Last week, the CEO and Chairperson of the Global Environment Facility, Carlos Manuel Rodriguez, visited Indonesia to attend the fourth meeting of the Conference of the Parties to the Minamata Convention on Mercury and took the opportunity to visit two local initiatives supported by the GEF Small Grants Programme (SGP). This was the first official field trip for the CEO and Chairperson, who has led the multilateral fund since September 2020 and was unable to travel to GEF-supported project sites at earlier stages of the pandemic.
During the field trip, Rodriguez visited the Rumah Belajar Batu Keker Learning Centre and the SukaDanta Organic Farm in Nusa Penida, an island southeast of Bali, where local communities are working with SGP to restore landscapes, establish organic gardens, and advance composting, waste management, recycling, and biogas systems. The Learning Centre is powered by solar energy and is a space for raising awareness about environmental issues, building local capacity in agro-ecological practices, and sustaining traditional knowledge and culture.
During his visit to Nusa Penida, the CEO and Chairperson met with local government officials and a variety of civil society organizations and stressed the importance of their efforts to build sustainable livelihoods and address food insecurity and energy access challenges.
“What we saw today is a good example of system change starting from a small 800 square meter farm – where food is naturally produced, without waste or a chemical footprint. The next step is to replicate this approach on other islands and in other places, to reach 800 hectares, 80,000 hectares, and beyond,” Rodriguez said. “Congratulations to the Small Grants Programme and the government of Indonesia for this wonderful work on organic agriculture that shows exactly how system change can be built from the community level.”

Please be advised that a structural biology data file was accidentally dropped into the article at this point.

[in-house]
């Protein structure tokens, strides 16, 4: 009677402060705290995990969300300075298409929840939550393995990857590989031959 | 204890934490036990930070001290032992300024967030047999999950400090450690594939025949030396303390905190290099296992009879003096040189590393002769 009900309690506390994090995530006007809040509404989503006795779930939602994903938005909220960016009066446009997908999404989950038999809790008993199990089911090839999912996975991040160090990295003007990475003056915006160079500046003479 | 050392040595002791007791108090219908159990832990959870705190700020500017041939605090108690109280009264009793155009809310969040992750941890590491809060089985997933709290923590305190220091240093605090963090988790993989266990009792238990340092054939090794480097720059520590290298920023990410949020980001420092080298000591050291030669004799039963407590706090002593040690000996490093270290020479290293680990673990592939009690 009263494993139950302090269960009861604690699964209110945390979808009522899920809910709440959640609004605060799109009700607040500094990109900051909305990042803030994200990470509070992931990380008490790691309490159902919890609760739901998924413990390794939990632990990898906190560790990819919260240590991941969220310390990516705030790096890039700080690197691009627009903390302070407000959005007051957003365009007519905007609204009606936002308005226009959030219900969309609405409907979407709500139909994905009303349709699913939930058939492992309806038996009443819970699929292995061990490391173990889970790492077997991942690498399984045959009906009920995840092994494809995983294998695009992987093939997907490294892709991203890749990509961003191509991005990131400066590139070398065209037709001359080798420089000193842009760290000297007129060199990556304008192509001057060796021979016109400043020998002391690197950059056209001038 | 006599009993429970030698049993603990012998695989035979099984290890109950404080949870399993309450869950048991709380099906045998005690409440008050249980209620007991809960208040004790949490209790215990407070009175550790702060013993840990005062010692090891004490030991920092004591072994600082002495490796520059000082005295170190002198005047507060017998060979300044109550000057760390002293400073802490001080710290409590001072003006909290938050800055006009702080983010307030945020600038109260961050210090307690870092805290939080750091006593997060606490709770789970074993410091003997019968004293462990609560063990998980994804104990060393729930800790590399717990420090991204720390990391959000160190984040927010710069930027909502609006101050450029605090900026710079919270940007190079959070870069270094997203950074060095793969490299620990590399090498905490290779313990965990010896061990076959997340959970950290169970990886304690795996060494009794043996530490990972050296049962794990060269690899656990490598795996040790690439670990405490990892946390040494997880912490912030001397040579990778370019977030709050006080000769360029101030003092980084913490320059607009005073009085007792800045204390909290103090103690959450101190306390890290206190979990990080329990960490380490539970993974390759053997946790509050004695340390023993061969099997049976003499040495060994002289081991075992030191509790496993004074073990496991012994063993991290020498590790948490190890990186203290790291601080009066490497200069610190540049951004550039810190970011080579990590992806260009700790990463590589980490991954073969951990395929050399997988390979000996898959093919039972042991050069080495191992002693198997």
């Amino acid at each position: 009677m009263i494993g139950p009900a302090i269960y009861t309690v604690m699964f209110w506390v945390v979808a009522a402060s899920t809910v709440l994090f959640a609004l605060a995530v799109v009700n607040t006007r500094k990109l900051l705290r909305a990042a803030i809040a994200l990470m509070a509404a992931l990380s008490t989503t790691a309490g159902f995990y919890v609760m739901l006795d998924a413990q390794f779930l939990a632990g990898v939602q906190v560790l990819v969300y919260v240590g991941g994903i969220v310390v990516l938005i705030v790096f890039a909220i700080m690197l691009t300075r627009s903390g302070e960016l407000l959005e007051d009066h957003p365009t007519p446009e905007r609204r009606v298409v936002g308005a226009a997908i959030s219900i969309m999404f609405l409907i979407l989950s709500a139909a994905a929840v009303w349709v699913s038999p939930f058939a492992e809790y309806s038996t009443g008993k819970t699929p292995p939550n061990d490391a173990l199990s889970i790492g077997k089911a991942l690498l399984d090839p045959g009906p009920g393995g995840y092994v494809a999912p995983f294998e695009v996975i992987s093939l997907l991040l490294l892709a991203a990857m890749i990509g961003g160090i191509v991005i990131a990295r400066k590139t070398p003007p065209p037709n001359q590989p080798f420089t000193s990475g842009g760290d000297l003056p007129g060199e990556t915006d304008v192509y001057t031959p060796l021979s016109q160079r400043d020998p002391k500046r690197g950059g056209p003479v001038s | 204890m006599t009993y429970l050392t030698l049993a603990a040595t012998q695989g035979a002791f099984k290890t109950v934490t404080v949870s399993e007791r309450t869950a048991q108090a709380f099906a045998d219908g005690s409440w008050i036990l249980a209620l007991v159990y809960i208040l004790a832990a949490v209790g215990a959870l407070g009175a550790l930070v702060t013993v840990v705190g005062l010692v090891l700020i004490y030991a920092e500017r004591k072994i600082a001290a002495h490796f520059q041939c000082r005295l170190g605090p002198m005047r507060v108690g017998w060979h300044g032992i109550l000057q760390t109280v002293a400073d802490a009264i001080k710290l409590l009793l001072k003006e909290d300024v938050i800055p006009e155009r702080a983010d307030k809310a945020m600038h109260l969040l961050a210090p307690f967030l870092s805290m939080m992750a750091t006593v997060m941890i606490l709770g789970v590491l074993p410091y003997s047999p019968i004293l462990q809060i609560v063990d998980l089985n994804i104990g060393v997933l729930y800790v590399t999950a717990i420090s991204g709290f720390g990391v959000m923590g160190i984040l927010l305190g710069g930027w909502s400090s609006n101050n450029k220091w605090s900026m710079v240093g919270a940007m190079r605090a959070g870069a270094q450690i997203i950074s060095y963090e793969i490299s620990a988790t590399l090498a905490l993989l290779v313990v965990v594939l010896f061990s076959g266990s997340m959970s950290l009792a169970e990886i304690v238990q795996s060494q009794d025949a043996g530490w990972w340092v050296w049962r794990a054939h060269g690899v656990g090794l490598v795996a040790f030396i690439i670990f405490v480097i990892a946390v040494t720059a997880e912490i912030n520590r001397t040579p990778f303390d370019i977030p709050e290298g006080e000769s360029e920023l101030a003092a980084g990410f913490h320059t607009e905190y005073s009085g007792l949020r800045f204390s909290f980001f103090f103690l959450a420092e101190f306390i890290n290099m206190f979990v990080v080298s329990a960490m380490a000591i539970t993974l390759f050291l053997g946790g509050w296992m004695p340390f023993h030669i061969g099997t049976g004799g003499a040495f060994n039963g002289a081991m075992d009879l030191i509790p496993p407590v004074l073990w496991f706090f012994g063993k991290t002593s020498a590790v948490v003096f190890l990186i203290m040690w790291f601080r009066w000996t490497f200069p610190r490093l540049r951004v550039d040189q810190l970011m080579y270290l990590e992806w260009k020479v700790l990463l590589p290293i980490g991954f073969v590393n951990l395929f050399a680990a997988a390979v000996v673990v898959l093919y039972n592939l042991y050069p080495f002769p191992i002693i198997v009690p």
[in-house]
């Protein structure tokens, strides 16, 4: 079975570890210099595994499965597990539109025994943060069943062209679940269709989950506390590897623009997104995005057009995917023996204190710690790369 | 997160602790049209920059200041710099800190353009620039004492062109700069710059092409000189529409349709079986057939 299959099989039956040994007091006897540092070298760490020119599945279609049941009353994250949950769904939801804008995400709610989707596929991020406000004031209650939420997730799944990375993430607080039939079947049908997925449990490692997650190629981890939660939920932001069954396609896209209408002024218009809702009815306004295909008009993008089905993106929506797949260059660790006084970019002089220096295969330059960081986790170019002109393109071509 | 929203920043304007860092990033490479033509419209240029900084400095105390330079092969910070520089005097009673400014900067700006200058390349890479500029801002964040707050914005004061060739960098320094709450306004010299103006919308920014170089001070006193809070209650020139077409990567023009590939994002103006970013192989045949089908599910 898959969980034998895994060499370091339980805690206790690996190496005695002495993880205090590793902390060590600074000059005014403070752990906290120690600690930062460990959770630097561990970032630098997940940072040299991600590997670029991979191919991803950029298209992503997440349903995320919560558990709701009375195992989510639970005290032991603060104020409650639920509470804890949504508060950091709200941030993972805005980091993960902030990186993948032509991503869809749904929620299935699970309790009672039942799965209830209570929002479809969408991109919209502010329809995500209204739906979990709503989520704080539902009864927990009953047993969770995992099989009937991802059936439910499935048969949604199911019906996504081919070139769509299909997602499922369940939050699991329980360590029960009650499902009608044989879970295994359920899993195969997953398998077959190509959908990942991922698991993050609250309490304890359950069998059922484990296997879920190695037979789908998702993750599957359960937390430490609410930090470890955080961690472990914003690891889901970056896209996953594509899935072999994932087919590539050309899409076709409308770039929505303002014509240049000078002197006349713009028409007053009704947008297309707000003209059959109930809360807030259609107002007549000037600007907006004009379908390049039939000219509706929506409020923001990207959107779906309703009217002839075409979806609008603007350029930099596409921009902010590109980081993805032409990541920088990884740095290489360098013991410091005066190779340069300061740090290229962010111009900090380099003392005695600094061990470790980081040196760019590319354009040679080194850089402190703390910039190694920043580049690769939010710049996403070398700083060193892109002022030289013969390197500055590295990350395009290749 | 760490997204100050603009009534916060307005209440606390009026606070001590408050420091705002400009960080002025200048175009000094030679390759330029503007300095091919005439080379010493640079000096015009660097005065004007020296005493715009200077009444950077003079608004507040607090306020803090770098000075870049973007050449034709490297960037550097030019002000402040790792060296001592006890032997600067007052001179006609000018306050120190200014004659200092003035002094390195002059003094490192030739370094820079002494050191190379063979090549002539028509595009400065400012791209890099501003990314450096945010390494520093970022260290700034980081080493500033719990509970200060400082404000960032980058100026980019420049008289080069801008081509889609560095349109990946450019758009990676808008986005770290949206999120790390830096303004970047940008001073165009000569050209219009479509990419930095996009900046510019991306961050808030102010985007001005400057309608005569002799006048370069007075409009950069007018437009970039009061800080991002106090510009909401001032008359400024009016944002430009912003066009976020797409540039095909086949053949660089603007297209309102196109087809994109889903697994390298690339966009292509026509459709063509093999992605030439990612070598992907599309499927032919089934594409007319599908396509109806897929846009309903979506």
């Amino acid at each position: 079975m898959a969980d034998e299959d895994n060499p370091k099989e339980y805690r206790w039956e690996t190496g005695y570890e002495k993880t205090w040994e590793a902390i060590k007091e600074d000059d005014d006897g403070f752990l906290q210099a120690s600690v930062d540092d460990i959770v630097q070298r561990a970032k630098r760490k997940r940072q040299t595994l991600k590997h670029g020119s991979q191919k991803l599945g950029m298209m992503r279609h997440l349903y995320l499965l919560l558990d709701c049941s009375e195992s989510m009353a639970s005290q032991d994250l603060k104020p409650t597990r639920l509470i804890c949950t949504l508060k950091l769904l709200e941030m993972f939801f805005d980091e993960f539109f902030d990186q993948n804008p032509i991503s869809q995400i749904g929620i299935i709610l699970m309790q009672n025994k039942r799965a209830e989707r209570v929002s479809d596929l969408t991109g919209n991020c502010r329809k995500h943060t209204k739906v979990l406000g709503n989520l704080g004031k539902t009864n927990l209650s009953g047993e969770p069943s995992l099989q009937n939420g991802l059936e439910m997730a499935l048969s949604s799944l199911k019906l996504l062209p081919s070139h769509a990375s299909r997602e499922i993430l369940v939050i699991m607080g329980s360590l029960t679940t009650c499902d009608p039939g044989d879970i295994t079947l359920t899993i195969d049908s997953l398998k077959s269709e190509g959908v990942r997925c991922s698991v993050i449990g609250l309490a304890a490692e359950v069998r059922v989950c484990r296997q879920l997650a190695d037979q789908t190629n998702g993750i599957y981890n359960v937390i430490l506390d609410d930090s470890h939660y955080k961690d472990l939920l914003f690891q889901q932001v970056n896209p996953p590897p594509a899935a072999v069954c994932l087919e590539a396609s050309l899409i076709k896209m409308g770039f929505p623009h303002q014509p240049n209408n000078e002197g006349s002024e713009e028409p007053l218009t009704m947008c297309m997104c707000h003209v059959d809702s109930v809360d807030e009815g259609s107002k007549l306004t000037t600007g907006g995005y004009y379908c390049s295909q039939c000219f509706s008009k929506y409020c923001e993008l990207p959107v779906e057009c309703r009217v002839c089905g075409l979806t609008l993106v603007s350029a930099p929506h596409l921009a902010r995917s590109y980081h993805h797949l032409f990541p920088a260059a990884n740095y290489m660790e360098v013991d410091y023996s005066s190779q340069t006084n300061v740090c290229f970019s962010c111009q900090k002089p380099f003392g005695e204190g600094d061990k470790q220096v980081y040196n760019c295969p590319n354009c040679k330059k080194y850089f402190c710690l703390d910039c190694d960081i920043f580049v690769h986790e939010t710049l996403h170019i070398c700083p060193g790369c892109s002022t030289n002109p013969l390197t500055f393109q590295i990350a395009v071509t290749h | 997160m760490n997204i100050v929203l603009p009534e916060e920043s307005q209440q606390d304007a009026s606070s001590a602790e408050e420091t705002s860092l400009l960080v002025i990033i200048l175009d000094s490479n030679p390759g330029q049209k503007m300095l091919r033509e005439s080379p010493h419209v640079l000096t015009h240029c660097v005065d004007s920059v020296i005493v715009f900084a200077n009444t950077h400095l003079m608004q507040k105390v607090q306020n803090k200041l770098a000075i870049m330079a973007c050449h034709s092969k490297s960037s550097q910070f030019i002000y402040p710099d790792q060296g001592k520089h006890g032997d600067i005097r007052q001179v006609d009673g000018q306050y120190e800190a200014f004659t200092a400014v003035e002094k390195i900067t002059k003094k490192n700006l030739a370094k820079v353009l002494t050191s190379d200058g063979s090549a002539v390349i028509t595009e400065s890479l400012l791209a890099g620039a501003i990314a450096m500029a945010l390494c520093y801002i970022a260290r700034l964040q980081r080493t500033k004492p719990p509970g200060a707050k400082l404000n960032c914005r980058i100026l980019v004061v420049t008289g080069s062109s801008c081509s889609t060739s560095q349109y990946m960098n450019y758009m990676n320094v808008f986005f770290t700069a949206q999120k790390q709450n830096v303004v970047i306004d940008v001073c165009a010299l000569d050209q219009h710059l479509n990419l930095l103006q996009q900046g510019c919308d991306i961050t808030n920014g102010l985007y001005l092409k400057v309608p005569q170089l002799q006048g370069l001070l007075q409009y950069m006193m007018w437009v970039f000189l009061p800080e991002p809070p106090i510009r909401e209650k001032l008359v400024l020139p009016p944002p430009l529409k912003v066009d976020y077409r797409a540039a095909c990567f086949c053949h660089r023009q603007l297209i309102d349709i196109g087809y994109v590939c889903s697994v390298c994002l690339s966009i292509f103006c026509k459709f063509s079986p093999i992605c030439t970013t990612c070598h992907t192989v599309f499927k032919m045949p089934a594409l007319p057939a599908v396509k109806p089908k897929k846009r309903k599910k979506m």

SGP Indonesia National Coordinator Catharina Dwihastarini added that these activities to support sustainable production and improved livelihoods could not be achieved without local level leadership and support from local and national partners.
“Communities can do many things that can create change at the global level. So, we hope to continue to expand the knowledge gained from traditional practices,” she said, also stressing the importance of taking climate change into consideration when scaling up SGP projects through other initiatives.
SGP In Indonesia
Since 1992, SGP has been providing financial and technical support to civil society and community-driven initiatives that address global environmental issues while improving local livelihoods in Indonesia. Over the past three decades, SGP Indonesia has supported 502 projects and worked with 200 civil society organizations and local community groups.
The SGP’s Sixth Operational Phase in Indonesia (2017-2022) applied the community-based landscape approach to enhance and maintain socio-ecological resilience of priority landscapes and seascapes in Indonesia. This work builds on the GEF’s focal area strategies as well as the UNDP’s Local Action service offer that supports local actors on three essential solution pathways: empowerment, resilience and investment. To date 95 community-based projects have been completed under this phase, 130,698 hectares of land are under sustainable production and 71,827 hectares of coastal seascapes are being managed as community conservation areas.
Local action = global impact
This year marks the 30th anniversary of SGP, a corporate program of the Global Environment Facility, implemented by the United Nations Development Programme since 1992. Currently active in 128 countries, SGP has supported over 26,000 projects led by local civil society and community-based organizations, including women, Indigenous Peoples, youth, and persons with disabilities, to design and lead actions that address global environmental issues.
This article was originally published by the GEF Small Grants Programme.
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